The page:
First there was the niche, hobbyist games Forza Motorsport and The Elder Scrolls Online, both of which look absolutely fantastic and will undoubtedly rake in nominations for their respective genre-specific awards come the end of the year, but short of being revolutionary, neither stand a change of permeating into the zeitgeist. Then there was Minecraft Legends, an online, multiplayer, action-strategy hybrid. Again, it will definitely find its audience, but just like Forza and ESO, there’s little chance of it hitting the mainstream. Next on the docket came Hi-Fi Rush from Tango Gameworks, an ultra-vibrant and intensely colourful rhythm action game, and easily the most surprising of the five games on show. Directed and produced by horror aficionado’s John Johanas and Shinji Mikami in a stark contrast to their usual brand of survival spook’em-ups (both previously worked on Tango’s horrifying The Evil Within franchise), it’s a fast-paced and charming sprint that I’d recommend to near-enough anyone, but again, it’s a game that simply won’t find an audience outside of those already on Xbox’s platform.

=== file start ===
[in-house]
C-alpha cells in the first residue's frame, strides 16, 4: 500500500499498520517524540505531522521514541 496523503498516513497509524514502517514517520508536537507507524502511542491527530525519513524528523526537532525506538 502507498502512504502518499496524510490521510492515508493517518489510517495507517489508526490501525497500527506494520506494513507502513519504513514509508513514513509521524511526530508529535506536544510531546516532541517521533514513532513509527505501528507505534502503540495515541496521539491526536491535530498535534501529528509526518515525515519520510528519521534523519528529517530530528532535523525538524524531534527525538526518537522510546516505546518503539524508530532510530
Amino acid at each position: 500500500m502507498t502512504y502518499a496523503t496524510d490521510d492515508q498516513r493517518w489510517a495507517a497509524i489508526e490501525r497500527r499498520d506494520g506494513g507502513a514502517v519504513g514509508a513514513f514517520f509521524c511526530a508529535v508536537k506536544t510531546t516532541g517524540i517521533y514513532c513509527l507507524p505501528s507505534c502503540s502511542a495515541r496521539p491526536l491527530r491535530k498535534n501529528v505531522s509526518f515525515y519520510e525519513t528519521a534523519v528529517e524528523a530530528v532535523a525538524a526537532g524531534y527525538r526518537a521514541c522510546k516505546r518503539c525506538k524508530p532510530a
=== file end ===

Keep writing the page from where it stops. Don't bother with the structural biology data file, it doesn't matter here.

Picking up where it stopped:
Finally, there was the main event of the evening, the upcoming vampire shooter Redfall, and the first game developed exclusively by Arkane’s Austin studio since 2017’s brilliant but oft-forgotten space horror Prey. For me, it’s a game I’ve been cautiously optimistic for ever since its initial reveal in 2021, but the more I see of it, the more concerned I become. Not only does there appear to be a heavy-handed emphasis on multiplayer, but it seems too big for its own good, almost as if its being designed by committee in an attempt to tick as many boxes as possible rather than offering the kind of bespoke experience that Arkane are famously brilliant at. I hope I’m wrong, and I hope it’s every bit as brilliant as its initial reveal suggested it could be, but with Xbox’s track record of late, I’m becoming more and more concerned that it could collapse under its own weight in the same way that Halo Infinite did back in 2021.